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Seasonality of marine calcifiers in the northern Barents Sea: spatiotemporal distribution of planktonic foraminifers and shelled pteropods and their contribution to carbon dynamics


  • In the northern Barents Sea there is a seasonal pattern of production and size distribution of planktonic foraminifers and pteropods, increasing from winter (March) to summer (July–August) and late autumn (December).
  • In general, pteropods dominate over planktonic foraminifera in the Arctic influenced stations.
  • In the study area, pteropods contribute the most (>80%) to carbon standing stocks and export production.
  • The highest values of carbon standing stocks and export production were found in the seasonal ice zone during all seasons.


The Barents Sea is presently undergoing rapid warming and the sea-ice edge and the productive zones are retreating northward at accelerating rates. Planktonic foraminifers and shelled pteropods are ubiquitous marine calcifiers that play an important role in the carbon budget and being particularly sensitive to ocean biogeochemical changes and ocean acidification. Their distribution at high latitudes have rarely been studied, and usually only for the summer season. Here we present results of their distribution patterns in the upper 300 m in the water column (individuals m−3), protein content and size distribution on a seasonal basis to estimate their inorganic and organic carbon standing stocks (µg m−3) and export production (mg m−2 d−1). The study area constitutes a latitudinal transect in the northern Barents Sea from 76˚ N to 82˚ N including seven stations through both Atlantic, Arctic, and Polar surface water regimes and the marginal and seasonal sea-ice zones. The transect was sampled in 2019 (August and December) and 2021 (March, May, and July). The highest carbon standing stocks and export production were found at the Polar seasonally sea-ice covered shelf stations with the contribution from shelled pteropods being significantly higher than planktonic foraminifers during all seasons. We recorded the highest production of foraminifers and pteropods in summer (August 2019 and July 2021) and autumn (December 2019) followed by spring (May 2021), and the lowest in winter (March 2021).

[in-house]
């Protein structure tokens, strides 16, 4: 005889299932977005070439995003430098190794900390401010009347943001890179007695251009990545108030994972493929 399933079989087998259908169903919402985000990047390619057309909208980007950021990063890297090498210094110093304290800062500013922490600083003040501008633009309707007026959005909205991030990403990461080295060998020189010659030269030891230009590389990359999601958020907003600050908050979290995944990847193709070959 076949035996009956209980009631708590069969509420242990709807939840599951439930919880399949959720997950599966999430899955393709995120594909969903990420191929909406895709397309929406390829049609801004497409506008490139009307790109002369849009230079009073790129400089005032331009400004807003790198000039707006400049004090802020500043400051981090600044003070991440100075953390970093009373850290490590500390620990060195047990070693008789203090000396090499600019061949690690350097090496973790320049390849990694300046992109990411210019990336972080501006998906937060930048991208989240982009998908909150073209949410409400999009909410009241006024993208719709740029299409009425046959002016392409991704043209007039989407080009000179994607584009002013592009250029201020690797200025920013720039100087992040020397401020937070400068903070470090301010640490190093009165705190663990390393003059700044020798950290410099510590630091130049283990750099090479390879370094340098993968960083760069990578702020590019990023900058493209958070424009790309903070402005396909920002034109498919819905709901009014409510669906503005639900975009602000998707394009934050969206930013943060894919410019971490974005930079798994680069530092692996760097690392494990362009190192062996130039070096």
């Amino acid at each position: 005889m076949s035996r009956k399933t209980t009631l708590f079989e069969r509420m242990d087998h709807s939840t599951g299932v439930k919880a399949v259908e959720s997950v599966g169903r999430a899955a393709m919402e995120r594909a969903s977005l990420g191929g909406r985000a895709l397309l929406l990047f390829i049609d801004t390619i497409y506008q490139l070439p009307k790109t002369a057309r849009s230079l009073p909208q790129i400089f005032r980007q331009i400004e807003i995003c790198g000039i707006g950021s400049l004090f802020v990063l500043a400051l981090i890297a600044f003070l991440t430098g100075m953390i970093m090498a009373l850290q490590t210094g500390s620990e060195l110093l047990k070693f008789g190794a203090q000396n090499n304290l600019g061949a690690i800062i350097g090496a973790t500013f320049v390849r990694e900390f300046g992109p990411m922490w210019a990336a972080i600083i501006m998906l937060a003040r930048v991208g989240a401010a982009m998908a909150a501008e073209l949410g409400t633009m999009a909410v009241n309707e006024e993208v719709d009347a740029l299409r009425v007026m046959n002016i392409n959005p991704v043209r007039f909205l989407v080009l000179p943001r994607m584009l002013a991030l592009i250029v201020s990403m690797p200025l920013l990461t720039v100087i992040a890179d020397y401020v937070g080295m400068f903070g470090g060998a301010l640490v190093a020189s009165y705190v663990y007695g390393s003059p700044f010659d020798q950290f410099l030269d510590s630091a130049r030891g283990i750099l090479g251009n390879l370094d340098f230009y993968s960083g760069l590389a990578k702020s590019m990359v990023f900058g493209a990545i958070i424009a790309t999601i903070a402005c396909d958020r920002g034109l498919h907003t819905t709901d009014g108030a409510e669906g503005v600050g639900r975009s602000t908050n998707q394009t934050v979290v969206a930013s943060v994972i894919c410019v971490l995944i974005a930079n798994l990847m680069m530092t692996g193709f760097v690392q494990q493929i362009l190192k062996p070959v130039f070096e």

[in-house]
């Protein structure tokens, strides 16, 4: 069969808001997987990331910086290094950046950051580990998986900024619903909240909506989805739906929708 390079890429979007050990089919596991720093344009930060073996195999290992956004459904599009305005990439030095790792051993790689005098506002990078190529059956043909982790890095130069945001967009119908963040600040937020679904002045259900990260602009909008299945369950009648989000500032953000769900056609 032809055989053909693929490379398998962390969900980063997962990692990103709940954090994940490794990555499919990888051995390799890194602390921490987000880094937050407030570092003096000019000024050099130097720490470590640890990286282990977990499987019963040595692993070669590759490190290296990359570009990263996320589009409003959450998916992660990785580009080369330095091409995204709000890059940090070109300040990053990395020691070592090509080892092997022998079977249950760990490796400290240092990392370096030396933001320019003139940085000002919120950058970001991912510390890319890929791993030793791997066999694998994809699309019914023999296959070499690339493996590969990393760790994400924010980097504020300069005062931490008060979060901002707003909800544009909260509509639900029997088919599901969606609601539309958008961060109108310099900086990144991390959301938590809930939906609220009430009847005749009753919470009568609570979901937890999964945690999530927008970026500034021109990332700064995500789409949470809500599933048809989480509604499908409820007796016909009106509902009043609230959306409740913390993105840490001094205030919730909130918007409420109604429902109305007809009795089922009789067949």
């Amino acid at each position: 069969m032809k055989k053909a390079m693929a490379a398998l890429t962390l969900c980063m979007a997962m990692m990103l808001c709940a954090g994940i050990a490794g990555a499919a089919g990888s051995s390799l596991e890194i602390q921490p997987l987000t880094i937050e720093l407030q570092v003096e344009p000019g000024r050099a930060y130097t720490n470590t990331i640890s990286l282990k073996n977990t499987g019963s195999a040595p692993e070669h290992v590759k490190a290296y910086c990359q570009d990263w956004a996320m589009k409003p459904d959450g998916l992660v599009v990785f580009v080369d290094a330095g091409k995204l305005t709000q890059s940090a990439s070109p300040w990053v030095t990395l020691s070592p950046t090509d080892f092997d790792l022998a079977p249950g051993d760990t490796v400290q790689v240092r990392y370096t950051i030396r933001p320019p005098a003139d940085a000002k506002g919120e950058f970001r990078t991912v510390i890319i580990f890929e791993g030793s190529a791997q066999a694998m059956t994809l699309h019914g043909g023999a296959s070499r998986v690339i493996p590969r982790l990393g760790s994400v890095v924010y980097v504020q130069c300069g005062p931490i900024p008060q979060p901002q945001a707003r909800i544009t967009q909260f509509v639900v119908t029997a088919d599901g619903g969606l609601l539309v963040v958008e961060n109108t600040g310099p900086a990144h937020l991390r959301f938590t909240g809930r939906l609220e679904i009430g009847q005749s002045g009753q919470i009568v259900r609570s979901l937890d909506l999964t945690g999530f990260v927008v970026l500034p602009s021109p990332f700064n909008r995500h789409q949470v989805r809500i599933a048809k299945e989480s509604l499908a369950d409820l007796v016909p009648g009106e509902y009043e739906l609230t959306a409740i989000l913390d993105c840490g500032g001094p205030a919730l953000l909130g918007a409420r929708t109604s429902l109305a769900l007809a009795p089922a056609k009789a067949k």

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Differential reaction norms to ocean acidification in two oyster species from contrasting habitats